Oh, my stars and garters. How does one pick just one overdone genre in a Hollywood that grows increasingly stale? In the age of the remake, can you really call anything with a shred of originality overexposed? Well, sure. But it's still awfully hard to pick one.
Some might favor the superhero flick, which it's popular to groan about loudly and theatrically about as soon as someone mentions The Avengers. (Watch them edge closer to the computer to watch the trailer, though.) While there's been a lot of them in recent years, I'm going to give them a pass, because comic book fans have been waiting ages to see these stories on the big screen. They've also inspired many people to seek out comic conventions and comic stores, and as I have friends in that industry, I see that as a positive. (Besides, I still want my one really good Wolverine movie.)
Another choice might be the insipid romantic comedy ensemble, à la Valentine's Day or New Year's Day. But I think that's already burned itself out. There's only so many holidays love can flourish, and only so many actors who will share billing without clawing one another's eyes out.
No, I think the most overdone genre has to be the "found footage" or "mockumentary" movie that's done the rounds of horror and thriller so often that it's exhausting. (Frankly, it's ripe for a really vicious satire and I can't believe one hasn't been done.) Just looking at Wikipedia's list – a list I suspect may be incomplete – makes my eyeballs ache from all the shaky-cam that's on it. And just look at how many of them there were in 2010 and 2011 alone!
It's easy to understand why there's so many of them. They're easy to conceive, cheap to shoot, and they draw in audiences with a massive question mark of whether or not it actually happened. Paranormal Activity worked because it appeared to be genuine, a Ghost Hunters Live special released into theaters.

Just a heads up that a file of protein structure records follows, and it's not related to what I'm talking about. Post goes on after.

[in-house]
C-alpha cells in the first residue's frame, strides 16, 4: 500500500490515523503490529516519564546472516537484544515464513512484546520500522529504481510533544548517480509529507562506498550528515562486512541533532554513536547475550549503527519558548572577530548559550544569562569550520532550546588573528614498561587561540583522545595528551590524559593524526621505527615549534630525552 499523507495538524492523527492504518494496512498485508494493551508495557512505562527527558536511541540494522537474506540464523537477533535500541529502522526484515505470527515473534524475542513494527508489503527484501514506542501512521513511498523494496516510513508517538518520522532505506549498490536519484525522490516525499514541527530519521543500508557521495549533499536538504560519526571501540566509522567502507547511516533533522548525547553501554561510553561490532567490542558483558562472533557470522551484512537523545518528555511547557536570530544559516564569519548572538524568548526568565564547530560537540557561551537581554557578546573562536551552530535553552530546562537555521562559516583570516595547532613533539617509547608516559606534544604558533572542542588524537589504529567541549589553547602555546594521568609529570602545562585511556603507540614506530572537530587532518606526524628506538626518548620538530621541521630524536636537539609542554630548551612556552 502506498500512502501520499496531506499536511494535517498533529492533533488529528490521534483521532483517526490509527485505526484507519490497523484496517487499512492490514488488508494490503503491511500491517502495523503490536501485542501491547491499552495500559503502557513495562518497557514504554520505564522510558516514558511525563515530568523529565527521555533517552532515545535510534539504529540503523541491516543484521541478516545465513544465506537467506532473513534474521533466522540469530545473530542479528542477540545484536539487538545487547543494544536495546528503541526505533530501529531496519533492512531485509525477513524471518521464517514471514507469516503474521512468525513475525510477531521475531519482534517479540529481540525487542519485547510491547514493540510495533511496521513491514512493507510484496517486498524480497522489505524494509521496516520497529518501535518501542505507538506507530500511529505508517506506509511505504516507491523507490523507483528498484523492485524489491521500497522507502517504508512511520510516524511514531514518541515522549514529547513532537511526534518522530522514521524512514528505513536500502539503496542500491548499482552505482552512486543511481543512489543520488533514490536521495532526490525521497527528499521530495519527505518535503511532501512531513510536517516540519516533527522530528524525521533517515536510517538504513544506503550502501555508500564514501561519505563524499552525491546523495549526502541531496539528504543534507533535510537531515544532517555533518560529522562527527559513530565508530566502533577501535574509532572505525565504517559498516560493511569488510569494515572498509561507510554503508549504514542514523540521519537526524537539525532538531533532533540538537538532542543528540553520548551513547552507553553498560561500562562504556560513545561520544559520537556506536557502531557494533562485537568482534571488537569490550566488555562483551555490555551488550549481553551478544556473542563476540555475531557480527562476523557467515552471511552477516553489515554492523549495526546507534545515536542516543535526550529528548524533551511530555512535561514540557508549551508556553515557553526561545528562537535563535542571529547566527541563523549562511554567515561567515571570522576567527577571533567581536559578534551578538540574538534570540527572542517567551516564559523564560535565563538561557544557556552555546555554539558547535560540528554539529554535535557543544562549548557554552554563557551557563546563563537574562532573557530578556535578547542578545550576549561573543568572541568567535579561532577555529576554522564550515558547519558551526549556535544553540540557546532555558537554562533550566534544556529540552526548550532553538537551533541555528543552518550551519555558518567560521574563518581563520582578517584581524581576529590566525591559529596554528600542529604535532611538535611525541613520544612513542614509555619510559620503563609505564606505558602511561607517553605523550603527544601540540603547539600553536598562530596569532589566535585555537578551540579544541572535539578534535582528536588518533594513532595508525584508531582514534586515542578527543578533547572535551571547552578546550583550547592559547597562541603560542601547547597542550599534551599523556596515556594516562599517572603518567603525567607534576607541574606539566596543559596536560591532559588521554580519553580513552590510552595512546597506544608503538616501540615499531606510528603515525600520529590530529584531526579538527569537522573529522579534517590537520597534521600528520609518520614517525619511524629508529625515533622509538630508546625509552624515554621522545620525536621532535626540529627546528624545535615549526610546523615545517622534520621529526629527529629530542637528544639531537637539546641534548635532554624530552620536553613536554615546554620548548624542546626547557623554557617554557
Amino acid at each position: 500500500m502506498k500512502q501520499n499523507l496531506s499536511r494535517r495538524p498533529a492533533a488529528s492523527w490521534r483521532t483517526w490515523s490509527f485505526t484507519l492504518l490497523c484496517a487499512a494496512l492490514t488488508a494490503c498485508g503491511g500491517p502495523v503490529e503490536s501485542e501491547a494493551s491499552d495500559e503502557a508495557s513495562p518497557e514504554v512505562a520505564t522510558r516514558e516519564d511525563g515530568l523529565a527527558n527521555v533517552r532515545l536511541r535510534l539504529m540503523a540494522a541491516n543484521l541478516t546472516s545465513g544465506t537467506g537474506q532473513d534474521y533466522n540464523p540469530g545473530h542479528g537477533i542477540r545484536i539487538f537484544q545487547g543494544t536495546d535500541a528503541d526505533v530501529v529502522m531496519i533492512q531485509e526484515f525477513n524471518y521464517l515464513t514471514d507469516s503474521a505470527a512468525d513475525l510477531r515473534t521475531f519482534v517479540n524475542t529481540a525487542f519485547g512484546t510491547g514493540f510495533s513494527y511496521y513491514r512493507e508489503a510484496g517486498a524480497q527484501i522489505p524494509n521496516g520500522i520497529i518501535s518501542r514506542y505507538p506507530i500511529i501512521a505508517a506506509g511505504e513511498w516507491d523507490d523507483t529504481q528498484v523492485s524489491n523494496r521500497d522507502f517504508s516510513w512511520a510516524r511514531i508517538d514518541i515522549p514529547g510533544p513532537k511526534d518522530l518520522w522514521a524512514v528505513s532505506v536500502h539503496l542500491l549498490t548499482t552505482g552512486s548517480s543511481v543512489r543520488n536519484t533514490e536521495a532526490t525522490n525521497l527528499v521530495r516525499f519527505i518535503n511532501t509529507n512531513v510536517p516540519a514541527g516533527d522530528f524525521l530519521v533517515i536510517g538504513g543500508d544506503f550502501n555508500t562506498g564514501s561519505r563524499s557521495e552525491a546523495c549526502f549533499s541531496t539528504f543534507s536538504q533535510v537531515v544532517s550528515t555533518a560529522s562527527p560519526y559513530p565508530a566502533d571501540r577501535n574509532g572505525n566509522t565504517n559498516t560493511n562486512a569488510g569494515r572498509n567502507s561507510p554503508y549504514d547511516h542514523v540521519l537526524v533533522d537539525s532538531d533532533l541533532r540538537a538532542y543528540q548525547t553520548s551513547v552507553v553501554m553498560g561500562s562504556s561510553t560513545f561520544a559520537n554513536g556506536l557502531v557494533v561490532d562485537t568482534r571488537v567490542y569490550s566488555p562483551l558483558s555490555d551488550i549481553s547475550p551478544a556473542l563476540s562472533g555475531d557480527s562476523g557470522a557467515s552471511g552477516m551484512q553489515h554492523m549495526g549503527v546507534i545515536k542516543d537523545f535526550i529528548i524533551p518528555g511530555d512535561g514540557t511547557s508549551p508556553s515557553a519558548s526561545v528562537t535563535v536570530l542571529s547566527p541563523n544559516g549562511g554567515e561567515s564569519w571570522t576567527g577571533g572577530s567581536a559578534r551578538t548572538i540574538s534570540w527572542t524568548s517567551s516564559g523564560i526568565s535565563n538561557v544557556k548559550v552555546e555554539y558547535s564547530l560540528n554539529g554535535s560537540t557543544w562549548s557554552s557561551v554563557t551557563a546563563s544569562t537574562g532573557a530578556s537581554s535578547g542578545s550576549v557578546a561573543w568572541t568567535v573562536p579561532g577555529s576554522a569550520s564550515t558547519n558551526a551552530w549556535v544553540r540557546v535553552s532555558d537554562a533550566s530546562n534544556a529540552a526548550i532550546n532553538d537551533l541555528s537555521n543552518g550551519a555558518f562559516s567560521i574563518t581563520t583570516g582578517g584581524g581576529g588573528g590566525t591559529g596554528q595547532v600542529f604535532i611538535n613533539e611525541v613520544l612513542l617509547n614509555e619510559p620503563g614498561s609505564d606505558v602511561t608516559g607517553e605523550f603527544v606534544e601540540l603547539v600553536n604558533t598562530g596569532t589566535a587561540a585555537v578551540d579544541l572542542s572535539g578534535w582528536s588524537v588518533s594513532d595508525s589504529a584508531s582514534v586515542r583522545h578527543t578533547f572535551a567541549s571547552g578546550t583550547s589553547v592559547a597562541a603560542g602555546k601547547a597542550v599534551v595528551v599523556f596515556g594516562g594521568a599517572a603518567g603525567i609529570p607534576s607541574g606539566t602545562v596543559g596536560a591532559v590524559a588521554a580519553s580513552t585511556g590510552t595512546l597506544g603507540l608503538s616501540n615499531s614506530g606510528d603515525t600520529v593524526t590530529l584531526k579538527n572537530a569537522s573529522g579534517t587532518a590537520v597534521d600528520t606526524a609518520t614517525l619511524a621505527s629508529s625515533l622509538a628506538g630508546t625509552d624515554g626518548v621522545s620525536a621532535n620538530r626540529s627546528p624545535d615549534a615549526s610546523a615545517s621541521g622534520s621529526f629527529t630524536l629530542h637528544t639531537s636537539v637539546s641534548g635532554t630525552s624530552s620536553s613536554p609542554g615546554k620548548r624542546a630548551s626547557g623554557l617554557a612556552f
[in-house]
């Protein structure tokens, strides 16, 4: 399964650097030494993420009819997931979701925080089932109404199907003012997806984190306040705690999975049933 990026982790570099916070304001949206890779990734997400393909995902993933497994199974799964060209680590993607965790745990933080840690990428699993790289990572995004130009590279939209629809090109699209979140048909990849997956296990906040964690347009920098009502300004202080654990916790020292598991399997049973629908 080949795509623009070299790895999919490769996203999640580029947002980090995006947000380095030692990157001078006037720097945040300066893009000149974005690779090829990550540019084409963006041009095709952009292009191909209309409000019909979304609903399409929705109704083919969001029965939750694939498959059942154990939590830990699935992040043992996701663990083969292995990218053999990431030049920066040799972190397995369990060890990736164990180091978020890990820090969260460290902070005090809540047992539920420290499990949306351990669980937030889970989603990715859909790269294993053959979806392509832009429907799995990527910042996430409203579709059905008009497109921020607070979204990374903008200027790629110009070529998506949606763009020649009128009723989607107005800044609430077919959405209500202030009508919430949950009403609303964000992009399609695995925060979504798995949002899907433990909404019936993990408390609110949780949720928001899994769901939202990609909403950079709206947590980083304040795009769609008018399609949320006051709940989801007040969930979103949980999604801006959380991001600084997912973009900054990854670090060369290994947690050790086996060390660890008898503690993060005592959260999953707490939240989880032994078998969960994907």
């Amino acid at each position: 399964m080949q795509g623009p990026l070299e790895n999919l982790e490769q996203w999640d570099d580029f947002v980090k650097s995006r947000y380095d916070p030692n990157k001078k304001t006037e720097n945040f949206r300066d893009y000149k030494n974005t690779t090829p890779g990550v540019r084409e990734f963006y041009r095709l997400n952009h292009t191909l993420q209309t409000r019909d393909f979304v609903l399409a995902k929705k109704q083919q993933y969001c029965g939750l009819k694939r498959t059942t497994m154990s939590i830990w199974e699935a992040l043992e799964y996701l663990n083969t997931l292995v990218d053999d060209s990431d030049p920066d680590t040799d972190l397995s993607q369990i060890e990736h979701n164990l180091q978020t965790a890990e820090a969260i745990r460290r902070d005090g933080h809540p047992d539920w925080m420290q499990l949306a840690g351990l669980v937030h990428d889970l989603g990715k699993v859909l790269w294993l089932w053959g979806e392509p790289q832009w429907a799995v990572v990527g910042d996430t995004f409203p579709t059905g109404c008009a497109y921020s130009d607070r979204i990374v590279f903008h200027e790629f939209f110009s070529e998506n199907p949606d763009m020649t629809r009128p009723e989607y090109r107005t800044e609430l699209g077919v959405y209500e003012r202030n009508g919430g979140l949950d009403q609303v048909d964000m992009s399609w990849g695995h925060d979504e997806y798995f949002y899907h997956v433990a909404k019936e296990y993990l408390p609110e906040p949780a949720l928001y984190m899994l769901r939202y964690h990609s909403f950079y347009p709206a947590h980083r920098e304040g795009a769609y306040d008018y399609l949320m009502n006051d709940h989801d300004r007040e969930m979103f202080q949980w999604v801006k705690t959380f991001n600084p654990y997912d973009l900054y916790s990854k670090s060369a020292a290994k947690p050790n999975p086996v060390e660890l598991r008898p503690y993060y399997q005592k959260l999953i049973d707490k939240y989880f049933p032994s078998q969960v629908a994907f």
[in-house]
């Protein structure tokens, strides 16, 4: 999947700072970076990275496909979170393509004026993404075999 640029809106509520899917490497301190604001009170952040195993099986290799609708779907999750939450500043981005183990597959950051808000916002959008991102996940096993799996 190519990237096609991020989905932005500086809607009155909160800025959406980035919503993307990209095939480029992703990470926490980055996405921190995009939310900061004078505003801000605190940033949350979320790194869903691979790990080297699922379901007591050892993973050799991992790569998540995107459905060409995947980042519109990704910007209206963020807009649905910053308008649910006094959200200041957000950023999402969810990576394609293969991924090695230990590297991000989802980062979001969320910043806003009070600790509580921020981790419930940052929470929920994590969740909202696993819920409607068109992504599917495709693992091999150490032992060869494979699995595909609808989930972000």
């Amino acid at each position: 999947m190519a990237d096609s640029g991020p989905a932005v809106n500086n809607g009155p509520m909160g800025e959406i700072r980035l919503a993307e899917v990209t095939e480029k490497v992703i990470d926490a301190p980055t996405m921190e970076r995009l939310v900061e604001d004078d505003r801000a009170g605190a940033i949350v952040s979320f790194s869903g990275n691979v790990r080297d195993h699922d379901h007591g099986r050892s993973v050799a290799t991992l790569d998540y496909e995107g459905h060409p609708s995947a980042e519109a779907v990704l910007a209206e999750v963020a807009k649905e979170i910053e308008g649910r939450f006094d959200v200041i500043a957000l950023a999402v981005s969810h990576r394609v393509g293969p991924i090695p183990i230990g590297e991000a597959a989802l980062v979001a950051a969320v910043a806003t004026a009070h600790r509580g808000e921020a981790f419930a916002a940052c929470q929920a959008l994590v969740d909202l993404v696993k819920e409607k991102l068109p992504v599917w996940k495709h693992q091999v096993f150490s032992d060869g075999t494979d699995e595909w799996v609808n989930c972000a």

But here's the rub – that hook doesn't work anymore. I'm amazed it worked for Paranormal Activity, since The Blair Witch Project gave the game away back in 1999. The film worked primarily because the Internet was still in its infancy, and until the film really exploded, you didn't know whether or not such things happened in Burkittsville. (In fact, I was more unsettled by the television documentary The Curse of the Blair Witch than I was by the movie. I was very convinced by those woodcuts and artistic interpretations of the witch. In retrospect, it's painfully fake.) With Google, it's painfully obvious to discover The Last Exorcism or The Devil Inside is pure hoax, no matter how studios and marketing try to convince the gullible otherwise. Claiming your mockumentary is real makes your product simultaneously stupid and pretentious.
Because the "found footage" genre is so cheap and attention grabbing, I suspect we're condemned to suffer a few more years of it before it finally suckers its last viewer. Oh, how I long for that day. Don't you? Do you think it can possibly come sooner than 2013? (Glancing at the YouTube comments for The Curse of the Blair Witch, it may never come. Blair Witch is still hooking people more than a decade later!)
And once it does, what do you think will replace it? My pick for the next overexposed genre is the 300 ripoff. Immortals may have come and gone with a whimper, but Spartacus: Blood and Sand appears to still be going strong, and 300: The Battle for Artemisia looms on the horizon. Sword-and-sandal-and-green-screen is probably too expensive to be as used and abused as often as mockumentary, but I think it's well on its way, and we're destined to be buried in fairy tales, historical bloodbaths, and comic book adaptations that spray the digital blood, bronze everyone in the same shade of sepia, and blast our ears with wordless choirs and electric guitars. Remember, Blair Witch was in 1999, and it took a decade for that phony genre to reach its zenith. We've still got time for the Zack Snyder stylings to truly seep in.